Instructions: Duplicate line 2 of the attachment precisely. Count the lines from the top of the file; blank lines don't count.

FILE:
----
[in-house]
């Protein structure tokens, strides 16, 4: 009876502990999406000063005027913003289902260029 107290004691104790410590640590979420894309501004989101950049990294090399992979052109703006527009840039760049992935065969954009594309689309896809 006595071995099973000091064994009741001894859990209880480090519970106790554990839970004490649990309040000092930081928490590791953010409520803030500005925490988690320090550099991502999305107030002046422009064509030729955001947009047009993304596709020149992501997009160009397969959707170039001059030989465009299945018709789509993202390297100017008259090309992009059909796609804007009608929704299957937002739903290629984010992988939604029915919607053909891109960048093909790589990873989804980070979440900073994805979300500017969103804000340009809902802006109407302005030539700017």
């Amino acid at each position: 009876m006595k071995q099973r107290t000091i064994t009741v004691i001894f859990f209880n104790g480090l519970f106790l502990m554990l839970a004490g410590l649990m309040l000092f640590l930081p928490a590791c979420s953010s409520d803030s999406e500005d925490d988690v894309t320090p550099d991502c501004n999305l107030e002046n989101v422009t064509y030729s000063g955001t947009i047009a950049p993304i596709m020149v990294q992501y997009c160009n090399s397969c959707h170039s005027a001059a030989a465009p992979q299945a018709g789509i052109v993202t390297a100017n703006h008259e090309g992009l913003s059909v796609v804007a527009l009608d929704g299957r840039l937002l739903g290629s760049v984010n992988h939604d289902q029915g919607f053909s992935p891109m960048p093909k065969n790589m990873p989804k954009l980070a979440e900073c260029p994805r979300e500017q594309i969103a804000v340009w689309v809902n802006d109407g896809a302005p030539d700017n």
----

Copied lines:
């Protein structure tokens, strides 16, 4: 009876502990999406000063005027913003289902260029 107290004691104790410590640590979420894309501004989101950049990294090399992979052109703006527009840039760049992935065969954009594309689309896809 006595071995099973000091064994009741001894859990209880480090519970106790554990839970004490649990309040000092930081928490590791953010409520803030500005925490988690320090550099991502999305107030002046422009064509030729955001947009047009993304596709020149992501997009160009397969959707170039001059030989465009299945018709789509993202390297100017008259090309992009059909796609804007009608929704299957937002739903290629984010992988939604029915919607053909891109960048093909790589990873989804980070979440900073994805979300500017969103804000340009809902802006109407302005030539700017």